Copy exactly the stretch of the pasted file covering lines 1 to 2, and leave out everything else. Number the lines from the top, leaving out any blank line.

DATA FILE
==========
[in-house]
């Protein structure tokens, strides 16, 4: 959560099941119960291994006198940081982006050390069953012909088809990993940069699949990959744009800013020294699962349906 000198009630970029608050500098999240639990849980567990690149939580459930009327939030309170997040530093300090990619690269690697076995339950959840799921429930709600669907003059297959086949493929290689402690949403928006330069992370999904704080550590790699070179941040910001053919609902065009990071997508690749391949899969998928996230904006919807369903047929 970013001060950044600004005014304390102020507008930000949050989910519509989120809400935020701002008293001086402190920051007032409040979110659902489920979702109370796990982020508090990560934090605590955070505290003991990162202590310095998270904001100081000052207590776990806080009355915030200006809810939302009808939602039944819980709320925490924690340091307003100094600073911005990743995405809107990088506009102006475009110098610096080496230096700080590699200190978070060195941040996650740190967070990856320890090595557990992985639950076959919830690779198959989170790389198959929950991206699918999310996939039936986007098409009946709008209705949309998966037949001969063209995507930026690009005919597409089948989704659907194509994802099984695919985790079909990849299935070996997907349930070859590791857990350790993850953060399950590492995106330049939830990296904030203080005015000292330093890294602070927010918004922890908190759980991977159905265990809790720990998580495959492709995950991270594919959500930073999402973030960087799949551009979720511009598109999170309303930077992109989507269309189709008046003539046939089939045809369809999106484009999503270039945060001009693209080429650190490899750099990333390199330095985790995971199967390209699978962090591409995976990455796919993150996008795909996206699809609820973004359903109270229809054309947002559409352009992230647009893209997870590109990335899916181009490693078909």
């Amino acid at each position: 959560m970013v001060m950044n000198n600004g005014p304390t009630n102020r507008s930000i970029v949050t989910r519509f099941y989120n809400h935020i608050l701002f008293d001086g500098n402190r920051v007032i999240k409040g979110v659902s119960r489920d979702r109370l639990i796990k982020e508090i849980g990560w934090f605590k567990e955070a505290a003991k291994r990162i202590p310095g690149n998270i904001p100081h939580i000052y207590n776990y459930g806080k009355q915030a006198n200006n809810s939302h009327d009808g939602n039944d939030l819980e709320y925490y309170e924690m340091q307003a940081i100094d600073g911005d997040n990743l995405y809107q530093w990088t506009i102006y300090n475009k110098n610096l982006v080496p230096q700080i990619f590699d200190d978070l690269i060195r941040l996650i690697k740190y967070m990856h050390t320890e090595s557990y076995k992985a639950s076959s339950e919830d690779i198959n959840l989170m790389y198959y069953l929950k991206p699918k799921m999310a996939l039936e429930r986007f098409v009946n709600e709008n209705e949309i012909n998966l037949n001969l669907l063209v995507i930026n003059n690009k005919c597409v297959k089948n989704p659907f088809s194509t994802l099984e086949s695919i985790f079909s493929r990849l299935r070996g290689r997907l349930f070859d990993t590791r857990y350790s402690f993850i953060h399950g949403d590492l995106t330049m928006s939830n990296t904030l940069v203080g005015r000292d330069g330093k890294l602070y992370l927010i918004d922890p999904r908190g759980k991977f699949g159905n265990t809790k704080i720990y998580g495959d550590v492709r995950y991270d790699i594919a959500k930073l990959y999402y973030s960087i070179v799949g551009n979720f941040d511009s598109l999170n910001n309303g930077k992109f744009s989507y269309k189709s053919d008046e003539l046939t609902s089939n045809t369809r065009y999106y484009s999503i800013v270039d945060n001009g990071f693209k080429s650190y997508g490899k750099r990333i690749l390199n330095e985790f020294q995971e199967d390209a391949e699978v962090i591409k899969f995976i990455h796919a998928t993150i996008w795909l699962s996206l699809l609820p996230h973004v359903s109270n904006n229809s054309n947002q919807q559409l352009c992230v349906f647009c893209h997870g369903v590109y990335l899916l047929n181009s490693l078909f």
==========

[in-house]
């Protein structure tokens, strides 16, 4: 959560099941119960291994006198940081982006050390069953012909088809990993940069699949990959744009800013020294699962349906 000198009630970029608050500098999240639990849980567990690149939580459930009327939030309170997040530093300090990619690269690697076995339950959840799921429930709600669907003059297959086949493929290689402690949403928006330069992370999904704080550590790699070179941040910001053919609902065009990071997508690749391949899969998928996230904006919807369903047929 970013001060950044600004005014304390102020507008930000949050989910519509989120809400935020701002008293001086402190920051007032409040979110659902489920979702109370796990982020508090990560934090605590955070505290003991990162202590310095998270904001100081000052207590776990806080009355915030200006809810939302009808939602039944819980709320925490924690340091307003100094600073911005990743995405809107990088506009102006475009110098610096080496230096700080590699200190978070060195941040996650740190967070990856320890090595557990992985639950076959919830690779198959989170790389198959929950991206699918999310996939039936986007098409009946709008209705949309998966037949001969063209995507930026690009005919597409089948989704659907194509994802099984695919985790079909990849299935070996997907349930070859590791857990350790993850953060399950590492995106330049939830990296904030203080005015000292330093890294602070927010918004922890908190759980991977159905265990809790720990998580495959492709995950991270594919959500930073999402973030960087799949551009979720511009598109999170309303930077992109989507269309189709008046003539046939089939045809369809999106484009999503270039945060001009693209080429650190490899750099990333390199330095985790995971199967390209699978962090591409995976990455796919993150996008795909996206699809609820973004359903109270229809054309947002559409352009992230647009893209997870590109990335899916181009490693078909």